Essays on the corporate bond market
2017-02-21T23:12:57Z (GMT) by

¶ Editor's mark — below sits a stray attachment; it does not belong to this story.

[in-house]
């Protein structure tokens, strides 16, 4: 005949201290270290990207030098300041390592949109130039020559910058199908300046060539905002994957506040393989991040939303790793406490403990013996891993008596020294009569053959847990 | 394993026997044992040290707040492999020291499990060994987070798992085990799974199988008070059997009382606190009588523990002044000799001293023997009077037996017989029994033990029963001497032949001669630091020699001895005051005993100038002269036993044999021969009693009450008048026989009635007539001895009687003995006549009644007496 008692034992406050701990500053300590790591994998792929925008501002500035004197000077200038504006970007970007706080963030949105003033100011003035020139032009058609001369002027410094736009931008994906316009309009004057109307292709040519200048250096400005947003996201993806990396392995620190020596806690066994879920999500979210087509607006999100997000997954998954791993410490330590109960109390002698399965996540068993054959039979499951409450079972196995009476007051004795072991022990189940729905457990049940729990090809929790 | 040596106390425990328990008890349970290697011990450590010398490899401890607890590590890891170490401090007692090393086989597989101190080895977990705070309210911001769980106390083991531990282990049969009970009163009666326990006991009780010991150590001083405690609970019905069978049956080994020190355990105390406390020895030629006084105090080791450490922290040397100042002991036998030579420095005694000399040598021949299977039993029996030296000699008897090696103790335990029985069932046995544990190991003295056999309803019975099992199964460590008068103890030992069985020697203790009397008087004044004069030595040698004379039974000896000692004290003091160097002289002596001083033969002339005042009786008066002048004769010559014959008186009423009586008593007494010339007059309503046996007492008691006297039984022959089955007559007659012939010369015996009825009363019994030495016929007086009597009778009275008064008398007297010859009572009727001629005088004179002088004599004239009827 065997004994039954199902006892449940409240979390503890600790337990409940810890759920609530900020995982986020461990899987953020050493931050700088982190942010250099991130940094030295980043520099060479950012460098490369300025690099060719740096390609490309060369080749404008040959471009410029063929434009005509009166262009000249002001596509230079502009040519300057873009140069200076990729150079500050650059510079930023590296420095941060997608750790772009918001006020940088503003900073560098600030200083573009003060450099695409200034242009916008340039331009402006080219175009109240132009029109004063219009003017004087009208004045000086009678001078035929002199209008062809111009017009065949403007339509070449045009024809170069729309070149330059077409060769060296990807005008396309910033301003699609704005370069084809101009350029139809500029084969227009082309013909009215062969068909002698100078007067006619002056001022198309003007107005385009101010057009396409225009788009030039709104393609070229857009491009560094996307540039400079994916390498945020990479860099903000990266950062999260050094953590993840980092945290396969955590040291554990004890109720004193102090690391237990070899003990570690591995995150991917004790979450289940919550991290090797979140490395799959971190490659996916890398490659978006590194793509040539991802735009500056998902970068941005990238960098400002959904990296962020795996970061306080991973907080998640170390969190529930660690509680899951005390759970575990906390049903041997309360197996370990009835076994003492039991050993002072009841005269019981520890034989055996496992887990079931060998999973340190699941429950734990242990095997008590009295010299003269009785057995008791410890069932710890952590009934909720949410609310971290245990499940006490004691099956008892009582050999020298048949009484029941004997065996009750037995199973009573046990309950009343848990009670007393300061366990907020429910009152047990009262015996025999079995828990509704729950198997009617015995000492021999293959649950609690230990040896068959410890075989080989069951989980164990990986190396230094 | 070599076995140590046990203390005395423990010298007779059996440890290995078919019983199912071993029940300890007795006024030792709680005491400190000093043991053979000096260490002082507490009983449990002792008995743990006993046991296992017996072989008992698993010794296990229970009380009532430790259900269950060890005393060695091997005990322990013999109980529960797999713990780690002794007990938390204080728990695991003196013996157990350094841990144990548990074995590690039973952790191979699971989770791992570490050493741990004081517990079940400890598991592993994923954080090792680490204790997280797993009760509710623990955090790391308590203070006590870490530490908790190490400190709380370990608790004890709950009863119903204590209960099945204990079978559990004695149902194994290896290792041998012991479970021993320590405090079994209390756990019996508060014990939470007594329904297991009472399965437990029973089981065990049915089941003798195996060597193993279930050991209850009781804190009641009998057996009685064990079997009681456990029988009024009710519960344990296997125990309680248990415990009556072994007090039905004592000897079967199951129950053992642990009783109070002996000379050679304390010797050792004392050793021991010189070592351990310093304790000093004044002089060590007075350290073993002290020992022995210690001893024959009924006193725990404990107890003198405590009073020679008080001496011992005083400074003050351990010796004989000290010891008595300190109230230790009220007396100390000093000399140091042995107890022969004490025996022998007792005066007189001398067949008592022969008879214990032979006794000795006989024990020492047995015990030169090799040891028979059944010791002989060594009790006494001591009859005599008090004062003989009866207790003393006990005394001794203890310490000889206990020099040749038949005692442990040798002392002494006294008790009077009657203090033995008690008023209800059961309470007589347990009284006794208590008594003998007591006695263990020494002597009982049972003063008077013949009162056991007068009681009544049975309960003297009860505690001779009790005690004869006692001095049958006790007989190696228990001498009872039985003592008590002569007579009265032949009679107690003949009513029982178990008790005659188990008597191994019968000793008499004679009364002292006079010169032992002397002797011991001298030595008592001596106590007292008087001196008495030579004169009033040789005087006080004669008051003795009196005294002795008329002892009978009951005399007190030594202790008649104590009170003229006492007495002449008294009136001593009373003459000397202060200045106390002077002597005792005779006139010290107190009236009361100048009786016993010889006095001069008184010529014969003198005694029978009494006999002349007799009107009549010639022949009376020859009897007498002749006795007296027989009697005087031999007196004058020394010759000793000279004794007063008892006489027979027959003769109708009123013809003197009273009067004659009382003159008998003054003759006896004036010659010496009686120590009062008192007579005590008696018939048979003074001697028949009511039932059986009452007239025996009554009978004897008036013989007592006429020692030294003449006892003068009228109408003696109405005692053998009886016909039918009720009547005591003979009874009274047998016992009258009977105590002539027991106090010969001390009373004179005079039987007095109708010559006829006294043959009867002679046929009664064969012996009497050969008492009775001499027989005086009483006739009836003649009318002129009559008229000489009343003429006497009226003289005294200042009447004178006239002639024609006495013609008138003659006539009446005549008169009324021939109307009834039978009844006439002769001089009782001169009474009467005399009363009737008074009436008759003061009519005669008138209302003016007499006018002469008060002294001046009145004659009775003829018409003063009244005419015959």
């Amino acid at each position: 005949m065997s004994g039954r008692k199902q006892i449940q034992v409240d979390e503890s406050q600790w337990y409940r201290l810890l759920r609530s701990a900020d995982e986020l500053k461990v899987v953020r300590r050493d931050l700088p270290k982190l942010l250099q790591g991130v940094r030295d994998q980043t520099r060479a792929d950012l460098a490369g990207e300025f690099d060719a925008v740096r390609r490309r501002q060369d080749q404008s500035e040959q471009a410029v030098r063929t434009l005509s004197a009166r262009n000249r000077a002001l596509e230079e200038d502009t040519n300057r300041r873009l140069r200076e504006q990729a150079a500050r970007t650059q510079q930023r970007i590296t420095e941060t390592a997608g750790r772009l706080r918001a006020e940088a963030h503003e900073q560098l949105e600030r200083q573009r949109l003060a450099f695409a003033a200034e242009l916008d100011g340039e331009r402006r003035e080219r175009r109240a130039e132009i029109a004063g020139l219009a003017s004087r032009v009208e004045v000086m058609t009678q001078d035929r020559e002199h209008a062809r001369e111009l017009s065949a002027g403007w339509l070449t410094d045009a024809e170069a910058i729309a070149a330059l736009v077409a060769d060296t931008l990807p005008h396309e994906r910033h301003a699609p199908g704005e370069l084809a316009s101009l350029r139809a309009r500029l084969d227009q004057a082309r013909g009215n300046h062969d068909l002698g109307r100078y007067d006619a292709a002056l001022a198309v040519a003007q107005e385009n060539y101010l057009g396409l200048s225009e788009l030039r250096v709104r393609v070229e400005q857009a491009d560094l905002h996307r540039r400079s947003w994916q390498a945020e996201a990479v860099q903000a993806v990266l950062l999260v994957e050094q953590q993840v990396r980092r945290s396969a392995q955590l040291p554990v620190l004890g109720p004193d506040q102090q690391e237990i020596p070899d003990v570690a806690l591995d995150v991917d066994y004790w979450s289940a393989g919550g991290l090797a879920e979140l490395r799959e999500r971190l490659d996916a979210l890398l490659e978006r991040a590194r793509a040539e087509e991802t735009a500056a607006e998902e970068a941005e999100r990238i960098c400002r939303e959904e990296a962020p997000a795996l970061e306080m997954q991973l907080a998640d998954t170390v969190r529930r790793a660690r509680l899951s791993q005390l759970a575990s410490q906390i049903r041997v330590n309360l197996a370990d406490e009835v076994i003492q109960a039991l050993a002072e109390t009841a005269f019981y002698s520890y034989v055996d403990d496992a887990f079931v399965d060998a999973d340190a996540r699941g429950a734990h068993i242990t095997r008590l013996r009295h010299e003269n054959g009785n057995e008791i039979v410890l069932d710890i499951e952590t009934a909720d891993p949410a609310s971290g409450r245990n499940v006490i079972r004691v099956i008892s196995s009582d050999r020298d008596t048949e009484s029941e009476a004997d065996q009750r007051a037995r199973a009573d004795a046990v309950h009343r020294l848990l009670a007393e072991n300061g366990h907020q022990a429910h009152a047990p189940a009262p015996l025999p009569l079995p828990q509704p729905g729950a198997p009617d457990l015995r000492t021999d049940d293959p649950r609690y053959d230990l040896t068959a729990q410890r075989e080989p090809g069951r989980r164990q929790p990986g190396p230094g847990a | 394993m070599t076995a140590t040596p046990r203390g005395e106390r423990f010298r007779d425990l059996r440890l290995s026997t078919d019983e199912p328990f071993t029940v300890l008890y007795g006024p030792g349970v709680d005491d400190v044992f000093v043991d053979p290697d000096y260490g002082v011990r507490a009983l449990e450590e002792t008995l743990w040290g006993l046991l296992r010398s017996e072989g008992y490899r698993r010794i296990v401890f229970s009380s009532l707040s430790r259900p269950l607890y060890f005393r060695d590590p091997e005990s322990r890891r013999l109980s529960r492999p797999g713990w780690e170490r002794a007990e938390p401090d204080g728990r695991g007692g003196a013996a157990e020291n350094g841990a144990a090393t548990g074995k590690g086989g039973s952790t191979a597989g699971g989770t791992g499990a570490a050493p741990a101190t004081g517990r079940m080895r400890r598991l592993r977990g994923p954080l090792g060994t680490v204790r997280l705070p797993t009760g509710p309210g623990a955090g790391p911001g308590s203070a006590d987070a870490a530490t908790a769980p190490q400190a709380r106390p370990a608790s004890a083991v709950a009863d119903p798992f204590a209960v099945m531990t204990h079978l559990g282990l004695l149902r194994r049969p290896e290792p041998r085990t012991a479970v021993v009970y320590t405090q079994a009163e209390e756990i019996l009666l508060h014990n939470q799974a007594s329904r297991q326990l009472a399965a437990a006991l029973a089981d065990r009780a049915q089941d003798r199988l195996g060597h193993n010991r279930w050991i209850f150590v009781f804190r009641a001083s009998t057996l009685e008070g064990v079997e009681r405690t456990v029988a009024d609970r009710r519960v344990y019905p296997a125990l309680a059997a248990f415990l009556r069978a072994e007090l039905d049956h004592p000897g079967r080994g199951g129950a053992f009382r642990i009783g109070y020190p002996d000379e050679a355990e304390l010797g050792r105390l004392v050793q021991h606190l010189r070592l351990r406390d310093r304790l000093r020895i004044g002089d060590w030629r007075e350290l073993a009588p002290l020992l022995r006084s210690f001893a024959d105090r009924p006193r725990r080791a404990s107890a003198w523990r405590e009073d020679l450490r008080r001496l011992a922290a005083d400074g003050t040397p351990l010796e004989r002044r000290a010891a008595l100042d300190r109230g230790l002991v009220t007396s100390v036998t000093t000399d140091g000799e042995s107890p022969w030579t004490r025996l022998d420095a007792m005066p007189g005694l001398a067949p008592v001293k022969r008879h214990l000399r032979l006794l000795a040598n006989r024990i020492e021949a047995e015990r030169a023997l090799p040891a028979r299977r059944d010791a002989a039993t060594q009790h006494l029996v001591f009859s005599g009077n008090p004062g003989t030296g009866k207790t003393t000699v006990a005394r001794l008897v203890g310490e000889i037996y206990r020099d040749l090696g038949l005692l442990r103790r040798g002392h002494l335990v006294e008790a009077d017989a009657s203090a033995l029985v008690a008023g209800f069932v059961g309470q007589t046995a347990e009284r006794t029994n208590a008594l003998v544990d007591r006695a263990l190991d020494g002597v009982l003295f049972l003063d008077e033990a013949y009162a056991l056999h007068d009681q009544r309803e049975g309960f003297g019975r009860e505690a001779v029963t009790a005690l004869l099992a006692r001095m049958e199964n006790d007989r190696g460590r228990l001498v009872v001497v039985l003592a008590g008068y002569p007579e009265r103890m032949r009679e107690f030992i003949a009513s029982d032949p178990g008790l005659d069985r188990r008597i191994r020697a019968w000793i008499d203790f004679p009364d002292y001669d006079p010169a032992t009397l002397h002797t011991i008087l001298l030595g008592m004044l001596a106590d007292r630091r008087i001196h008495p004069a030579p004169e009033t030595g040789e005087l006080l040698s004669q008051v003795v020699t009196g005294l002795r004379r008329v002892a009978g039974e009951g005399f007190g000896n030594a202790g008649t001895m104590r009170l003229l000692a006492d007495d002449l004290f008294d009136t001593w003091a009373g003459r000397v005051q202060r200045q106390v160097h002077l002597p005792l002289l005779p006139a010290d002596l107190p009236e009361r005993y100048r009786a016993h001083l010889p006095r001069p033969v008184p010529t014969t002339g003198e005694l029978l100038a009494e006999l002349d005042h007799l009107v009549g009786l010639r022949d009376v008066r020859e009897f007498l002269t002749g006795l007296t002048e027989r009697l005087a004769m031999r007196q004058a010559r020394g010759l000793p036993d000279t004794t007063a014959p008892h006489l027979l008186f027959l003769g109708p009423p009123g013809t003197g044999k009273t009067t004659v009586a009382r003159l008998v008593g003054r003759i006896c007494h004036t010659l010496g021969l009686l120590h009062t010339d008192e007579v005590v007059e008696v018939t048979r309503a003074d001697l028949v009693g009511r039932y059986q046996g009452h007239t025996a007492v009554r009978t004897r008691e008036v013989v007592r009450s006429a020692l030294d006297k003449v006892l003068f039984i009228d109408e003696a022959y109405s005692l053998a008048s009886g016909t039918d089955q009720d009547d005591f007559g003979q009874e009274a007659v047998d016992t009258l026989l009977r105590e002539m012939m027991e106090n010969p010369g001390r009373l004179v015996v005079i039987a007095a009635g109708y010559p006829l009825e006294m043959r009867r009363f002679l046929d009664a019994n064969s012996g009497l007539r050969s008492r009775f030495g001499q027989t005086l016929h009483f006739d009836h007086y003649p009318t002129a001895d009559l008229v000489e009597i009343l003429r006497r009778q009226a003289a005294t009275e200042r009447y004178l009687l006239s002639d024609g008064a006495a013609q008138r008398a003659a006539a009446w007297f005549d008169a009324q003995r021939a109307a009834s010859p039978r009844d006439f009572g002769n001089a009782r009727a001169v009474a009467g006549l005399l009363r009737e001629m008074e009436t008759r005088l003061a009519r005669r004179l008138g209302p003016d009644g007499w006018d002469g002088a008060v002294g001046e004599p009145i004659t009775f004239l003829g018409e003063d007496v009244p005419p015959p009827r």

This thesis investigates the impact of three corporate events on corporate bond prices in the U.S. Specifically, the first empirical essay examines whether bond prices exhibit delayed reactions to earnings announcements. The second essay examines whether bond prices react to equity analysts’ recommendation revisions and the third essay examines whether bond prices react to unexpected dividend changes. The results from the first essay show that the bond price reactions to earnings news are asymmetric, with greater reactions following negative earnings surprises than following positive earnings surprises. This is consistent with the Black–Scholes (1973) bond pricing model. Bond price reactions are also reported to be affected by bond risk. Because issuers of riskier bonds are more likely to face default, earnings news is reported to be more pertinent to the value of riskier bonds. The second essay reports similar asymmetric bond price reactions. The bond price reactions appear to be directed more towards recommendation downgrades than towards upgrades. In addition, riskier bonds tend to exhibit stronger reactions to recommendation revisions than safer bonds do. The third essay documents significant and negative bond price reactions to dividend cuts and the significant reactions of speculative-grade (riskier) bonds to dividend changes. The bond price changes are in the same direction as the dividend changes are, which supports the dividend information content hypothesis rather than the wealth expropriation hypothesis, which would predict opposite bond price reactions.